Find Your Lifelong Sport: Swimming Laps in the Pool

Aside from being a full-body workout, swimming can improve brain health.

Kelcey Johnson, founder of Swim Philly. / Photograph by Steve Boyle

Swimming is the ultimate low-impact sport, keeping you in shape and “improving your circulation and lung strength without stressing the joints like weight-bearing activities,” says Kelcey Johnson, owner and head swim coach of Swim Philly. Plus, swimming offers flexibility: You can do it casually to achieve fitness goals or for competitive reasons — think triathlons. Even better? Studies show that swimming can lower blood pressure, fuel your body and brain, and help you sleep better — a win-win for young and old alike.

What makes the sport so appealing to younger folks is that even though it’s easy on joints and ligaments, swimming is a total body workout that burns a ton of calories and engages every muscle group — especially your core — without you having to lift a single weight. This is an especially big deal for young athletes who are constantly looking to boost all-around performance, get over that seemingly insurmountable training plateau, and reduce the risk of injury that can come with high-impact sports — all of which help in the long run.

Besides the killer abs, swimming promotes a healthy mind. Like other forms of exercise, swimming increases those feel-good brain chemicals known as endorphins. However, the workout goes a step further: Early animal studies suggest that swimming also boosts levels of what’s called brain-derived neurotrophic factor (BDNF) — a protein that aids in memory storage, cognitive function and mood regulation. That’s particularly beneficial for stressed-out students cramming for exams or those run ragged by demanding jobs. Whether or not young swimmers are aware of this before diving off the block, they’ll certainly feel the effects long after the final lap of the day.

To get ready for the water, Johnson says, all you need is a pair of goggles, a swimsuit, and a cap if you want to protect your hair. There are plenty of places in the Philly area where you can swim with or without lanes, like one of the city’s many public pools.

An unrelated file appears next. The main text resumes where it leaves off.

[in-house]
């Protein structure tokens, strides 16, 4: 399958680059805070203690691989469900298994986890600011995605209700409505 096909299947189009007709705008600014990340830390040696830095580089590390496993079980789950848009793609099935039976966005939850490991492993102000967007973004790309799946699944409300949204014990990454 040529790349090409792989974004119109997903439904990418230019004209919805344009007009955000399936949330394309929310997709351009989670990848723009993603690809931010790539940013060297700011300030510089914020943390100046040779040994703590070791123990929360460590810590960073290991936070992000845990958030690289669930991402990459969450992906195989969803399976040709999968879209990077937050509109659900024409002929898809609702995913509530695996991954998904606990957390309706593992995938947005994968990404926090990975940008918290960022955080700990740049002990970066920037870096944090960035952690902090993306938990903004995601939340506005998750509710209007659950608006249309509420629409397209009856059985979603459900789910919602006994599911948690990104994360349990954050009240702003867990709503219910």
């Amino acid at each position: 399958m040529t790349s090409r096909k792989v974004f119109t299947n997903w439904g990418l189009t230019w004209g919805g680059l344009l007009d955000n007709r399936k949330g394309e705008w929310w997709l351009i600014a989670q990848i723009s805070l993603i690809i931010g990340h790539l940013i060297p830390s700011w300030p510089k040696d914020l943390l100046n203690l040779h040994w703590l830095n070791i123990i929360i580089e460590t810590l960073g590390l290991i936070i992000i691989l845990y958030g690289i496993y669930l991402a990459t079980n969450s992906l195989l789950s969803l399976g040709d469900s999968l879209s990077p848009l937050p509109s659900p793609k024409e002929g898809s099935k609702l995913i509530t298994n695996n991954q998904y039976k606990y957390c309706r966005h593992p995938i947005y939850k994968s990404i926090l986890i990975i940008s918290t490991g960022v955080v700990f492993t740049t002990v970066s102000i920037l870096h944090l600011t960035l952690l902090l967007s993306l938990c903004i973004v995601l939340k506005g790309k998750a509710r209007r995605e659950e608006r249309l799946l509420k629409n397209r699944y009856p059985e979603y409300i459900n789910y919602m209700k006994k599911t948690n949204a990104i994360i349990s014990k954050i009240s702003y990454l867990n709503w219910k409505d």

Four places to learn swimming near Philadelphia 

Fitness Alive, Center City and East Passyunk
Best for: The family
Fitness Alive offers all-age lessons as well as small group classes and personal training. The Baby and Toddler Bubbles class may be the perfect way to get your little one ready for an afternoon nap.

University City Swim Club, University City
Best for: Outdoor options
This club boasts a 25-yard, four-lane lap pool, a diving well, a community pool and a kiddie pool.

Swim Philly, multiple locations around Philadelphia
Best for: Learning to swim competitively
Founder Kelcey Johnson is an Ironman participant, and she coaches students at all stages of life and ability levels. Bonus: She makes house calls.

YMCA, multiple locations
Best for: Convenience
The YMCA is not only cost-effective, but with your membership, you can go to any of their participating locations across the United States.

Player spotlights

Jessica Goldstein: member of multi-sport athletic club Tri856; Voorhees, 12 

Jessica Goldstein. / Photograph by Steve Boyle

“Swimming is something that I’m good at and enjoy doing, especially competing in triathlons, like my parents. I’ve met a lot of friends from it, and it’s just been really fun to do.”

Jillian Leigh: YMCA swimming instructor; Mount Laurel, 40 

Jillian Leigh. / Photograph by Steve Boyle

“I am drawn to swimming because of the freedom. I like the independence of swimming and how free it feels to be in the water. Plus, swimming isn’t just a sport; it’s a life-saving skill, which is why I started teaching it.”

Published as part of the “Find your Lifelong Sport” package in the Be Well Philly 2022 print issue.